Director: Geetu Mohandas
Cast: Nivin Pauly, Sobhita Dhulipala, Shashank Arora, Roshan Mathew, Dileesh Pothan
In Geetu Mohandas’s Moothon, set in Bombay, a whiff of Mira Nair’s Salaam Bombay pervades throughout like a ghost haunting an empty medieval mansion. There are even plot-level similarities that remind you of Nair’s seminal film. Both the films are set in Kamathipura of Mumbai, Nair even shot on location. Like Chaipau in that film, Mulla too arrives in Mumbai and gets trapped in a seedy underworld. Mulla’s first glimpse of Mumbai is presented as one of the darkest days of the city’s notorious monsoon, where clouds and water share the same grey shades with new tall constructions sandwiched between them. Like Rekha, there is a mother figure in prostitute Rosy (Sobhita Dhulipala). But unlike Chaipau, Mulla wasn’t given an ultimatum by his own mother. He, in fact, escapes his serene, beautiful world in Lakshadweep to arrive at the dark underbelly of Mumbai, looking for his ‘moothon’, the elder brother he lost when he wasn’t old enough to speak. But others in his hamlet spoke of him; mythologised him. Such is the potency of the myth that his name is Akbar. They are a devout Muslim family that attends the Kondotty festival. Akbar was the most famous Kuthu Ratheeb (ritual that involves piercing oneself with sharp objects to the accompaniment of hymns) performer in the village. Mulla is so taken in by Akbar’s stories that he even wears his brother’s shirts.
Moothon is a bunch of dichotomies stitched together to present a world that is never as straightforward as it appears to be. A character, at one point, says, “It’s better to dress up the way the world thinks of you.” The idyllic Lakshadweep where family life is peaceful, where there’s blue waters, white sand and, succulent fish, is contrasted with the decrepit, drug-addled atmosphere of Kamathipura where children are either abused or forced to peddle drugs. Children are an important part of Geetu’s films – her short film Kulkkunnundo has a blind girl trying to make sense of the world, in Liar’s Dice there was Manya, Kamala’s daughter who takes her along in search of her husband who is a labourer in the big city. In Geetu’s films, children become the eyes to look out at the not so rosy world out there, lives harmed by rejection, sexuality and displacement. Moothon too has a bunch of street-smart kids pretending to be gangsters, showing off their non-existent muscles while trying to recruit Mulla under their tutelage.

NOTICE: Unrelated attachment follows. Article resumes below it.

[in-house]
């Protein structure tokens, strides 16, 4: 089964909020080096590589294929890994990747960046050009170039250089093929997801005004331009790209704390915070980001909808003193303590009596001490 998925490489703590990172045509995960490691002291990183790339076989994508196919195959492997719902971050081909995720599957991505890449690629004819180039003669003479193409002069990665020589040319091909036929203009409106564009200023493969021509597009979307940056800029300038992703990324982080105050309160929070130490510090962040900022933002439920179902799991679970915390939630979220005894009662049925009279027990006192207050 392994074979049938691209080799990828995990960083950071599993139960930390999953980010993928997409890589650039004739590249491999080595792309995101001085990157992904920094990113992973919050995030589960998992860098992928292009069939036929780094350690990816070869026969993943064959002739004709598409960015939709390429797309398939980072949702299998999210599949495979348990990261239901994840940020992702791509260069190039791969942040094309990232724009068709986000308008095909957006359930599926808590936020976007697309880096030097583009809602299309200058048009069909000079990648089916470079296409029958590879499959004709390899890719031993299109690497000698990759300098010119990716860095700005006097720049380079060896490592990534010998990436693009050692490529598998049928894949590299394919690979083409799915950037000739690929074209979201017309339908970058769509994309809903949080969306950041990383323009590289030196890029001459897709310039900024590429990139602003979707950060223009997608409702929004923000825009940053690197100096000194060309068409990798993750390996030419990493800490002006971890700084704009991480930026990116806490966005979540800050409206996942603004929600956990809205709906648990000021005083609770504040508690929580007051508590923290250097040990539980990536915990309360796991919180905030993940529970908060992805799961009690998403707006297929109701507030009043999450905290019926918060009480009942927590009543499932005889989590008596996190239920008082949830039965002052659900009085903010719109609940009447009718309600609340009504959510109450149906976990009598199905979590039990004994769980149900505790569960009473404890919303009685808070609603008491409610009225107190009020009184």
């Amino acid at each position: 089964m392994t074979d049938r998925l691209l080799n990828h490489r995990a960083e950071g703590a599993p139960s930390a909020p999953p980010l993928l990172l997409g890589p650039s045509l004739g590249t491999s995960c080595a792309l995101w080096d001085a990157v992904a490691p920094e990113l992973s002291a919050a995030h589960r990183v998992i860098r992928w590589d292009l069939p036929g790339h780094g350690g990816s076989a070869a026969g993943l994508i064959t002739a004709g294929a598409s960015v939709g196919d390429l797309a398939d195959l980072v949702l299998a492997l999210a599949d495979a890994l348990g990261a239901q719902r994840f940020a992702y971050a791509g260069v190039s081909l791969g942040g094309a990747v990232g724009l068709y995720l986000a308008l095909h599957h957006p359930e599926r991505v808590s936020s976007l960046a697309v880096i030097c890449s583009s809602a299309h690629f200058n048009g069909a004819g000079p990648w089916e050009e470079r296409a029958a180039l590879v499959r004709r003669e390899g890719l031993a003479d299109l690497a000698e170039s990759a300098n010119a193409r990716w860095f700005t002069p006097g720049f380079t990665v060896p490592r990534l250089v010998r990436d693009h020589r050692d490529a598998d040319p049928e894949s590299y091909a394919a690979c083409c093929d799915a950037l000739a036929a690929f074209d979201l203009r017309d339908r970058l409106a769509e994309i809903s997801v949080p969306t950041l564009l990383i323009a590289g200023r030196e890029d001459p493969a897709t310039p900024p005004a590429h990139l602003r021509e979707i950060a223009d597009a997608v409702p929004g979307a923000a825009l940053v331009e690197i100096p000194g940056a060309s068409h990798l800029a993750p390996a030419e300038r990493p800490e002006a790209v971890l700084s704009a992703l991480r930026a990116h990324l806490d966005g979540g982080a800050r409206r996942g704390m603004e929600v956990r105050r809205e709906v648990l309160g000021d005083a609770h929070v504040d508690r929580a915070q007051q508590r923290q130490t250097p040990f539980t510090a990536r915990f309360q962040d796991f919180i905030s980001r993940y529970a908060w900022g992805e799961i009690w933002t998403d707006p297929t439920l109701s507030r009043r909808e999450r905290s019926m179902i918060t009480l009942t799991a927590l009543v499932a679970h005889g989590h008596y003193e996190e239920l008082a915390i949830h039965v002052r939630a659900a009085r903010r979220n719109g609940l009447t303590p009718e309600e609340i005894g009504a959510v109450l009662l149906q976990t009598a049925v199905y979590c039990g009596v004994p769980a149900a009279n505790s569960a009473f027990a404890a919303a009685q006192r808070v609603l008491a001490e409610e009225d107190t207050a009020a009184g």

*Spoilers ahead* This dichotomy is first presented as a loaded twist about one third into the film. From then on, nothing remains the same again. Nivin’s Akbar is a split personality – one who lived in Lakshwadweep and the one whom we see in Mumbai, a more worldly-wise version of Salaam Bombay’s Chillum. Nivin Pauly’s acting career can henceforth be split into pre-Moothon and post-Moothon, because this is nothing like anything he’s done ever before. He has been seen on stale, similar roles and in just about inoffensive films like Hey Jude or Njandukalude Nattil Oridavela. Moothon gives him a bigger canvas and comes up with two roles for the price of one. The Lakshwadweep portions, as beautiful as they are, clearly define the people and the families. Akbar, his mother, his friend Moosa played by Dileesh Pothan, sister Amina (Melissa Raju Thomas) and neighbors Aamir (Roshan Mathew) and his family. Aamir, who lives in Mumbai, is mute but manages to communicate and connect with Akbar the strongest, despite Akbar not being well-versed in sign language. That’s an interesting device to make these tender portions work. The Nivin we already know so well and the Roshan we should get to know better in the coming years, work like a charm in these scenes. A mute Aamir and an Akbar who is willing to chop his tongue off at a kathu ratheeb, effectively convey their problems with expression. *Spoilers End*
The gangster and Mumbai world of Moothon is more of the same (Anurag Kashyap is one of the producers), things that have appeared in cinema before. They seem perfunctory even if hard-hitting. The broad storyline of Moothon also has a Saadat Hasan Manto short story feel to it – the displacement causing the cracks in a veil of innocence and looking for tenderness where there is none. Moothon is messy and repetitive in its gangster saga subplots. A more interesting perspective would have been to see lives in Mumbai that we don’t get to see on screen. Something Jerry Pinto writes about in Murder in Mahim – the unwashed restrooms behind railway stations, the pages he spends describing the distinction between sexual identification and the concept of MSM or men having sex with men. Or what the taxi driver describes in Aadish Keluskar’s Jaoon Kahan Bata Ae Dil – parked taxis at night rented out to same-sex couples. There could have been censor and release concerns, not to mention star concerns. But Geetu Mohandas is a filmmaker talented enough to find a way around those constraints. There is a whole lot in Moothon we’ve seen. All it needed is a little bit of the unseen.
The Moothon review is a Silverscreen original article. It was not paid for or commissioned by anyone associated with the film. Silverscreen.in and its writers do not have any commercial relationship with movies that are reviewed on the site.